Hal Rosenbluth has had a string of victories for Kaufman Astoria Studios in recent years. Last November, the New York City Council approved the $2 billion development Innovation QNS – one of the largest development projects in the city – which Kaufman proposed in conjunction with Silverstein Properties and BedRock Real Estate Partners. This follows the 2021 news that Rosenbluth’s film studio was purchased by Hackman Capital Partners and Square Mile Capital Management.
Few developments have been more talked about in Queens than the $2 billion Innovation QNS project in Astoria, which won New York City Council approval in November. The development ultimately won final approval after the principals agreed to provide 1,400 below-market-rate apartments as part of the project – a key point for local New York City Council Member Julie Won. The project, just blocks from Kaufman Astoria Studios, is being jointly overseen by BedRock Real Estate Partners, Silverstein Properties and Kaufman Astoria. Tracey Appelbaum from BedRock and Jamison Divoll from Silverstein deftly navigated the political minefield to get the project approved, in part by regularly attending community meetings and engaging stakeholders. Among the benefits they touted were features like two acres of public open space, retail space, startup company office space and efforts to create a creative economy hub in Astoria.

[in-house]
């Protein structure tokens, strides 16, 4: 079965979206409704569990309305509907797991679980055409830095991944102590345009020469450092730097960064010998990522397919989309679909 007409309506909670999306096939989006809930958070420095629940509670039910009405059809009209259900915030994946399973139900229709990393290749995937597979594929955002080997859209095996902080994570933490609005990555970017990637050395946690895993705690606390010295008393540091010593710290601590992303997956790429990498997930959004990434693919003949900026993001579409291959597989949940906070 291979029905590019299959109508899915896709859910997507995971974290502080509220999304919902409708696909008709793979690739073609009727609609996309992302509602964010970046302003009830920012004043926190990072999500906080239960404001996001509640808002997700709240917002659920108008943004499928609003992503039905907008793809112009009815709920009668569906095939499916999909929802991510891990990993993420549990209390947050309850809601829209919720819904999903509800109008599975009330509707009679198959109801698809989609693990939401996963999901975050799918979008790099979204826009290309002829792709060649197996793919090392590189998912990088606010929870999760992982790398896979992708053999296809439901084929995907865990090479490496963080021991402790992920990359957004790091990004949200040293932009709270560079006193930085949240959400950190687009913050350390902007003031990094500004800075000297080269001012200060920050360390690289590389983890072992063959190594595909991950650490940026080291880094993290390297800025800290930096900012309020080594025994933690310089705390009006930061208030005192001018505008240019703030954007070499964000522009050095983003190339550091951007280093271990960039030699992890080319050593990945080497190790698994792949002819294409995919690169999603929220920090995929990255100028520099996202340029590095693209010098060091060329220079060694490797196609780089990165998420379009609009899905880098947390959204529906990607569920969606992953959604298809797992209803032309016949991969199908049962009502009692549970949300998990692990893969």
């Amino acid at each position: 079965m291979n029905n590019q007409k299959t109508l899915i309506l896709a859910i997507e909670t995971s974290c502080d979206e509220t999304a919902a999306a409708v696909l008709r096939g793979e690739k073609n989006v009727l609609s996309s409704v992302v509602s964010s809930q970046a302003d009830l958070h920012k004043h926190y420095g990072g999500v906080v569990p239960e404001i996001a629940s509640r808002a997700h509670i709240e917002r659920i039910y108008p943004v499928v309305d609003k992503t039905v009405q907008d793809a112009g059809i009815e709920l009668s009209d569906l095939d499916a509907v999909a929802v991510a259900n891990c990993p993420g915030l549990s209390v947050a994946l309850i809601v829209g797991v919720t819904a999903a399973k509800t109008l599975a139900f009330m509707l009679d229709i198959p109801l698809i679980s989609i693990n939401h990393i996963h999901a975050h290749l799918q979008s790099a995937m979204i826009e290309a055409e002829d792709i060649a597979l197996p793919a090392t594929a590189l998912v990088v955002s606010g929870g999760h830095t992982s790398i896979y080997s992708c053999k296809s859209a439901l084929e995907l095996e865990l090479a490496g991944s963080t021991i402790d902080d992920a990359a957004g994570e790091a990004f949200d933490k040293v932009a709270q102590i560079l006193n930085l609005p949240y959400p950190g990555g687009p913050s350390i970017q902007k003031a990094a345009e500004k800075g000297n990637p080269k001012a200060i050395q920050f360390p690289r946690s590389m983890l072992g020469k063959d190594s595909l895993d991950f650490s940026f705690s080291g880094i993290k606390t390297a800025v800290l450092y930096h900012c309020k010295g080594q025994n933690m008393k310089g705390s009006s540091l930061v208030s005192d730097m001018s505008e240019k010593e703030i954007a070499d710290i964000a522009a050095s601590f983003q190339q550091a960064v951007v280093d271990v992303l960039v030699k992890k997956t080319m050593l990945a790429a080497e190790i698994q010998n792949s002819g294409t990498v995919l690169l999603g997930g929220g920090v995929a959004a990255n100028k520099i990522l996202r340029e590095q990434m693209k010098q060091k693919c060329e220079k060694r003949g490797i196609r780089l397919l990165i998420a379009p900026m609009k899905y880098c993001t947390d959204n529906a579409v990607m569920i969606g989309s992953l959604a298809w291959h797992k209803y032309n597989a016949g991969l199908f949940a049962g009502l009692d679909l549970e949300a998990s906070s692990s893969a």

Delta Air Lines, which has a major footprint at both John F. Kennedy and LaGuardia airports, was part of the transformation of LaGuardia from a universally panned facility to a widely praised one. Ryan Marzullo led the project team that reconstructed LaGuardia’s Terminal C – a $4 billion investment for the airline. Marzullo is also leading the airline’s $1.5 billion investment at Kennedy, which includes new terminal gates and amenities, and a new cargo terminal. Patty Ornst, a veteran aviation industry executive who led city aviation policy in the Bloomberg administration, leads Delta’s relationship with governments across the Northeast and Kentucky, and she was a key player in the airline’s construction work at both Kennedy and LaGuardia. Stephanie Baldwin runs Delta’s day-to-day presence at JFK, which is a 2,000-person operation running 200 flights a day.